Today is my partner’s thirty-ninth birthday. We never do too much for his birthdays, really, in part because he’s simply not a social person and never has been. And that’s okay; he doesn’t have to be, I suppose. (I think he’s a little beyond healthy, but that’s a different conversation that I won’t be having here.) But something we might have done, in a different time, was go to a movie. It’s something we routinely did for celebrations, even after the kids were born, simply because it was an easy thing to do that didn’t require much more than figuring out a babysitter. For now, though, we and everyone else are missing that simple enchantment.
But what else would you call it? You walk through a door and are transported into another world. That’s magic even if we know how it’s done. I can and do watch movies at home, but it’s not the same. Even last night, when I watched Working Girl in the dark after the kids had gone to bed, it still wasn’t quite as easy to slip into the movie’s world. In a theatre, there are fewer distractions. It’s a special place. All it exists for is to be a portal.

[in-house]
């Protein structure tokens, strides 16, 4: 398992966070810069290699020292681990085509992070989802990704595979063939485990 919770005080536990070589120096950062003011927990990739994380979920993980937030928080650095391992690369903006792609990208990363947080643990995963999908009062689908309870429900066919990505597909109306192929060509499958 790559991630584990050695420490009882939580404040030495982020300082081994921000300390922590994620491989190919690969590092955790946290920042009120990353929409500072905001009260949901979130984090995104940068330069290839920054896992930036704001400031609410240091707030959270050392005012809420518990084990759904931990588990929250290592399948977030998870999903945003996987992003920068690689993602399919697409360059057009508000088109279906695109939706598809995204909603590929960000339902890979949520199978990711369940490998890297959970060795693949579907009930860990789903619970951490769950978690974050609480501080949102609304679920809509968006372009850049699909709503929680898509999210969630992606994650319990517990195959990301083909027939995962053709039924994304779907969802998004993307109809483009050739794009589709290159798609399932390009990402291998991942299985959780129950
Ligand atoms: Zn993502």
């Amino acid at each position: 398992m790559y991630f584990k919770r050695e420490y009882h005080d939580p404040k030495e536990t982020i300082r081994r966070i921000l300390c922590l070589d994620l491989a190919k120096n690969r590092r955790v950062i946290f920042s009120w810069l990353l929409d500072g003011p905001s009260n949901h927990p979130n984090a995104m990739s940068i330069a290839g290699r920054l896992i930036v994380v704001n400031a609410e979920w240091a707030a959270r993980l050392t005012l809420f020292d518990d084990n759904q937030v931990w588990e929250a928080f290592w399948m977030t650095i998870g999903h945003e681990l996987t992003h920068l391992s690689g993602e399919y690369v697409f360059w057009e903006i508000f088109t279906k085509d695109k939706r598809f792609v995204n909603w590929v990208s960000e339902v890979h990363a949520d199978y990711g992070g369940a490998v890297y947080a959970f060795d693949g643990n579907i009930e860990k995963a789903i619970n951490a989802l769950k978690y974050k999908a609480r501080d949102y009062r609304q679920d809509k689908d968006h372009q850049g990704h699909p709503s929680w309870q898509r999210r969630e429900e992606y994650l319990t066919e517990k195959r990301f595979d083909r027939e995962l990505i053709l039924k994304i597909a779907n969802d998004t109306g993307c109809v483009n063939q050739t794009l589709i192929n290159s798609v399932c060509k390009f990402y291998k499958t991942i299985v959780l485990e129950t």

I do not believe there is One True Way To Watch A Movie. There are dozens, hundreds—maybe as many ways as there are people. Honestly, I believe everyone has more than one way. Because I love watching a movie in the theatre, but I also love watching an old favourite with friends who can laugh and point out details we’ve missed. I love sharing movies with my kids, watching their new reactions to things I’ve loved for years. But I’ve lost several of those in this time, and I would be sad to lose yet another.
I read someone yesterday talking about how the theatrical experience is unsustainable because the theatres have to overcharge ridiculously for concessions in order to pay their bills. And goodness knows I could write a lot about how Hollywood accounting is causing problems. Because there’s such emphasis on movies’ doing well in their first week, the week where the studios get almost all of ticket sales. And that harms the theatres. It’s depressing, really, that the industry seems determined to drive itself into the ground.
Right now, we are staying at home and staying safe, and I’m watching Anne of Green Gables on DVD instead of watching whatever was supposed to be on the big screen right now—I’ve honestly forgotten. But, yes, I’m looking forward to the day when we can buy our ticket, walk down that hallway and into that door, and sit down to be transported into another world.